What the new federal government has planned for unclaimed assets

September 30, 2021

With the federal election behind us, the minority Liberal government is now turning its attention to fulfilling its campaign promises. One item on the agenda is to update the federal unclaimed property regime.

In the federal budget tabled last April, the Liberal government proposed to “modernize” the federal unclaimed assets regime and expand the scope of the program by including unclaimed balances from terminated federally-regulated pension plans. While no concrete details on the government’s plans are available, a 2018 consultation paper on draft guidelines for updating the federal unclaimed assets regime provides some useful insights on the direction Ottawa might go.

Currently, the Canadian government’s unclaimed assets program is limited to unclaimed accounts held by federally regulated banks. This program is administered by the Bank of Canada, which maintains an online searchable database of unclaimed bank funds. A bank account is designated as “unclaimed” if there has been no activity for ten years or more. The Bank of Canada retains unclaimed balances of less than $1,000 for 30 years. Balances of $1,000 or more are held for 100 years. At the end of the retention period, any outstanding balances are transferred to the federal government’s coffers as general revenues.

The BC Unclaimed Property Society, in contrast, does not manage unclaimed bank funds. BC Unclaimed only administers unclaimed funds from provincially-regulated financial institutions, companies, and organizations, such as credit unions, as well as unpaid wages, outstanding insurance payments, overpayments to debt collectors, proceeds from courts, pension funds, estates, and real estate deposits. There is also no expiration period for unclaimed funds held by BC Unclaimed.

The federal unclaimed assets program dates back to the 1940s when the Bank of Canada was first designated the federal custodian of unclaimed bank balances. In 1944, the federal cabinet set the interest paid on unclaimed bank accounts at 1.5 per cent for the first ten years of custody – a rate considerably higher than the one currently paid on ordinary saving accounts.

Finance Canada wants to cut or eliminate the interest paid on these balances. And small balances of less than $100 would be held for an as of yet unspecified period much shorter than the 30 years before reverting to general revenues. The finance department also wants to add dormant foreign-denominated accounts to the federal unclaimed assets regime.

Ottawa is proposing to expand its unclaimed assets program to include unclaimed pension balances by amending the Pension Benefits Standards Act, 1985. Unclaimed pension balances arise when the beneficiaries are “unlocatable” and therefore cannot be informed or reminded that their benefit is supposed to be paid.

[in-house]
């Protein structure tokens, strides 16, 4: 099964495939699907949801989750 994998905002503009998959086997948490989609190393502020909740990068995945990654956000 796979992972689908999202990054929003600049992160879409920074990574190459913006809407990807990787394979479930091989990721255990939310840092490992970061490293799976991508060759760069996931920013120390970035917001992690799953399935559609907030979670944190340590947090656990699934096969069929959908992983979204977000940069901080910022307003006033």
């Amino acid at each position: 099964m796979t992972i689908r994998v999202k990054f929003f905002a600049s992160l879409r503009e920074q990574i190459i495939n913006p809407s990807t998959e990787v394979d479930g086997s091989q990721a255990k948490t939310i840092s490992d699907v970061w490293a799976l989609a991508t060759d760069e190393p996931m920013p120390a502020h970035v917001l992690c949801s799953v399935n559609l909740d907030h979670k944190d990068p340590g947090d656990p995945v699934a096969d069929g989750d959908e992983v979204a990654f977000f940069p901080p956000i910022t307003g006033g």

The federal government is looking at designating the Bank of Canada as the administrator of unclaimed federally-regulated pension plans. These unclaimed monies would be included in the Bank’s searchable online registry that claimants could check, similar to unclaimed bank accounts.

Unclaimed pension balances would be held for 100 years for amounts of $1,000 or more, and 30 years for balances of less than $1,000. Consideration will also be given to establishing a third threshold for “small balances” with a shorter applicable retention period.

Eligible claimants of pension funds will include the owner of the plan, but also their designated beneficiaries if the owner is deceased.

The federal government is also looking at taxing unclaimed pension fund transfers and plans on paying no interest on the balance. The transfer would be made on a “pre-paid tax basis,” meaning that income tax would be withheld and submitted to Canada Revenue Agency.

To cover costs, the government is also considering charging a one-time fee for submitting a claim for outstanding pension funds.

The proposed new framework applies only to terminated pension plans, but the consultation paper noted that consideration may be given to expanding the program to ongoing pension programs at a later date.

These are early days in the new Liberal minority government’s tenure, so what specific changes will be made to the federal government’s unclaimed assets program remains to be seen.

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